Siobhan Daniels is giving a virtual tour of her home. “I’ve got my gin bar,” she says, flicking on decorative lights, “an oven big enough for Christmas lunch … and a full-size shower and toilet.” The moment she walked in, she knew it was the home for her. She gave up her flat in Kent, disposed of most possessions – and moved into this two-berth Auto-Trail Tribute motorhome.
Daniels, 62, is speaking from a farm in Dorset, where she volunteers in exchange for free electric hook-up. She has recently travelled south from Scotland, where she arrived via Sussex, Herefordshire and the Brecon Beacons. Of course, everywhere now is both an arrival and a departure. “I lie here and look at the map and think: ‘Where am I? Where do I want to go?’ It’s as random as that.”
At first, she says, “I was afraid of the enormity of what I’d said I was going to do.” As a single parent, it was the kind of risk she could never have taken while raising her daughter Sammy, now 32. She began to tell people: “‘I need to go to the edge of a loch and scream’ … I really suffered with the menopause in my 50s. I lost my sense of who I was. I became anxious, weepy, angry with the world.”
At BBC South East, where she worked as a news reporter and producer, she found it hard to function. “I was pretending a life, just to get through,” she says. “You couldn’t have a difficult conversation and say ‘I’m struggling’.” Daniels felt “pushed into the back room”. Her mother and her eldest sister died in this period (she is one of eight), adding an unbearable load to her misery. “I was absolutely done. Burnt out.”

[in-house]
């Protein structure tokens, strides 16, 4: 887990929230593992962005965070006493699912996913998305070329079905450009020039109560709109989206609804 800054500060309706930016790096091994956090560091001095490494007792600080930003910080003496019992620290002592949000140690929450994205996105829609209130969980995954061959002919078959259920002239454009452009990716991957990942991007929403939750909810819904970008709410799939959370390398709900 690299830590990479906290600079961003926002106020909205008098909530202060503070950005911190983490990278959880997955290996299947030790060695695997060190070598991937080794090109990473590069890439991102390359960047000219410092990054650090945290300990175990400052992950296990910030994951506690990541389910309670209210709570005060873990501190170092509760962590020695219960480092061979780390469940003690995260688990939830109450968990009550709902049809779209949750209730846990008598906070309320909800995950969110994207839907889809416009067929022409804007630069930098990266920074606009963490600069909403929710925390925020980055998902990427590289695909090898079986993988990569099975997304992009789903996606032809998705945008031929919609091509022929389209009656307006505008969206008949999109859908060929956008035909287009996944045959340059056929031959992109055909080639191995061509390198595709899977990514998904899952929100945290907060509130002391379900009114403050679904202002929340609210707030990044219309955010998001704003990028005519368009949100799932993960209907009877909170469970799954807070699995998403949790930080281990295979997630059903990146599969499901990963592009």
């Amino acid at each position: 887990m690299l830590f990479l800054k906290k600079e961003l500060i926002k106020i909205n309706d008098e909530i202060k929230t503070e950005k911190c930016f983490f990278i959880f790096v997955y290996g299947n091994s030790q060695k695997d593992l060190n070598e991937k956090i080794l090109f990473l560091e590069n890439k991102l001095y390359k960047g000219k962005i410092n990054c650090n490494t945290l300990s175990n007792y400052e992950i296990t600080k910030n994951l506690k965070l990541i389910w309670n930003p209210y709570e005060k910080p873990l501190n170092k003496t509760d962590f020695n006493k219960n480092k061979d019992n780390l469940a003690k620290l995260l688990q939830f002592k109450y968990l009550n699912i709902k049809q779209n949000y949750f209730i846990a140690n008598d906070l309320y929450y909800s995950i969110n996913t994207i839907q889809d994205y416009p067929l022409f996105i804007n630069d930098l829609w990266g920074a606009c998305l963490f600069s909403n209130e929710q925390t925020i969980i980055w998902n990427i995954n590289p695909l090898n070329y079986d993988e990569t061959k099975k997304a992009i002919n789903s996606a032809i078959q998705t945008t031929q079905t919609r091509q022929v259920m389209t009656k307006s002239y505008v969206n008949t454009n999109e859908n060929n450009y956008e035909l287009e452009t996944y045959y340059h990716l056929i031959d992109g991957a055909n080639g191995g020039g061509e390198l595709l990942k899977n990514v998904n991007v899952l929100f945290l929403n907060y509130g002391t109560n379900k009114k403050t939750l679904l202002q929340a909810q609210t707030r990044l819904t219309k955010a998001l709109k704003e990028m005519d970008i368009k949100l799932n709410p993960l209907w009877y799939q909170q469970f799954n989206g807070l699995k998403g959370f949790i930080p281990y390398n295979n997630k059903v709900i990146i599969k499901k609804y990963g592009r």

“I don’t want any woman to feel what I was made to feel,” says Daniels, who has a blog and is writing a book of tips; she gives talks to women’s groups too.
Moving into a motorhome is not the obvious response to a crisis, but Daniels has always been adaptive and adventurous. She was a nurse for nine years before getting a job as a BBC trainee at 31. In that “really dark place” in her 50s, with Sammy’s encouragement, she ran a marathon. When Sammy went to university, Daniels sold her house to fund her own gap year. In Thailand, New Zealand and Argentina, she mixed with twentysomething travellers and felt ageless.
She thinks that is where her current adventure began. “Once you start getting the seed of an idea for adventure,” she says, “that is the start of the adventure.” Now she has been on the road for two years. Her first stop in the Tribute was the Yorkshire Dales, near where she grew up. After a few months, she reached Loch Morlich in the Highlands.
“It was snowing and raining, and there was a partial moon,” she recalls. “I went to the other side of the loch and I stood there. It was a really starry night and I howled like a wolf … Then I talked to my mum, said all the things I wished I’d said to my boss, and seriously everything went away.”
Now Daniels believes that “to be ageless you have to own your age … People used to say, ‘Oh, you don’t look your age,’ and I’d say, ‘Thank you very much.’ Now, I correct people. Nicely. I say: ‘Thank you, I know you come from a good place, but can I just say that actually this is what 62 and a half looks like.’”
Daniels wants “the narrative around ageing to change. I don’t want anti-ageing,” she says. “My sister couldn’t age. It’s a privilege to age. I’ve got loads of wrinkles around my lips but that’s not a negative. I’ve earned those. I’ve lived, I’ve laughed, I’ve loved, I’ve cried.”
Of course, she misses Sammy – and a hot bath. Emptying the toilet can be a pain (though since her video of it has been watched 46,000 times on TikTok, even this chore brings a smile). “I’ve made a lifestyle choice to live with very little, to be free and to travel,” she says. “And I’ve never been happier.”